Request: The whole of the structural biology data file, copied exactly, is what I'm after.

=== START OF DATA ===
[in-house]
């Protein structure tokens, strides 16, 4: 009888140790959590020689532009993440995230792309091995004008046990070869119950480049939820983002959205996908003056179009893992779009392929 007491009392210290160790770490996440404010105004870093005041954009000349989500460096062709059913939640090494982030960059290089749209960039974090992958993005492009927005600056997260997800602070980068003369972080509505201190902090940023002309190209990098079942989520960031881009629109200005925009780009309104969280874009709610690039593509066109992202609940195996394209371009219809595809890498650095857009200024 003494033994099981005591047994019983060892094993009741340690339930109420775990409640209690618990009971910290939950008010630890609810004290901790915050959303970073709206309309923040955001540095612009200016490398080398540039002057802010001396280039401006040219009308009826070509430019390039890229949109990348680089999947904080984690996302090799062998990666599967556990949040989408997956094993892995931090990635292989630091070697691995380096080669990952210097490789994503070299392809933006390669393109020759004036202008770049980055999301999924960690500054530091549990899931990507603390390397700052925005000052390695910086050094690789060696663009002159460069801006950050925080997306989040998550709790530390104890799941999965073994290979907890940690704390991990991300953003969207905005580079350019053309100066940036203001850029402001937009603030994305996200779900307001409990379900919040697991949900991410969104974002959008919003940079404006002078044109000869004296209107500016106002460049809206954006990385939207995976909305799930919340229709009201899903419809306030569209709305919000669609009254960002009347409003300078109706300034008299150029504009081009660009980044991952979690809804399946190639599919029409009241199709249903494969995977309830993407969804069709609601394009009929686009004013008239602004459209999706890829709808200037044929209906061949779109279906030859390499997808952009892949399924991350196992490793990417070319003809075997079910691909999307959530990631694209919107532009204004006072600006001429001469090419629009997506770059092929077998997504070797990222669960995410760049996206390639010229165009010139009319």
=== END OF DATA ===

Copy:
[in-house]
């Protein structure tokens, strides 16, 4: 009888140790959590020689532009993440995230792309091995004008046990070869119950480049939820983002959205996908003056179009893992779009392929 007491009392210290160790770490996440404010105004870093005041954009000349989500460096062709059913939640090494982030960059290089749209960039974090992958993005492009927005600056997260997800602070980068003369972080509505201190902090940023002309190209990098079942989520960031881009629109200005925009780009309104969280874009709610690039593509066109992202609940195996394209371009219809595809890498650095857009200024 003494033994099981005591047994019983060892094993009741340690339930109420775990409640209690618990009971910290939950008010630890609810004290901790915050959303970073709206309309923040955001540095612009200016490398080398540039002057802010001396280039401006040219009308009826070509430019390039890229949109990348680089999947904080984690996302090799062998990666599967556990949040989408997956094993892995931090990635292989630091070697691995380096080669990952210097490789994503070299392809933006390669393109020759004036202008770049980055999301999924960690500054530091549990899931990507603390390397700052925005000052390695910086050094690789060696663009002159460069801006950050925080997306989040998550709790530390104890799941999965073994290979907890940690704390991990991300953003969207905005580079350019053309100066940036203001850029402001937009603030994305996200779900307001409990379900919040697991949900991410969104974002959008919003940079404006002078044109000869004296209107500016106002460049809206954006990385939207995976909305799930919340229709009201899903419809306030569209709305919000669609009254960002009347409003300078109706300034008299150029504009081009660009980044991952979690809804399946190639599919029409009241199709249903494969995977309830993407969804069709609601394009009929686009004013008239602004459209999706890829709808200037044929209906061949779109279906030859390499997808952009892949399924991350196992490793990417070319003809075997079910691909999307959530990631694209919107532009204004006072600006001429001469090419629009997506770059092929077998997504070797990222669960995410760049996206390639010229165009010139009319």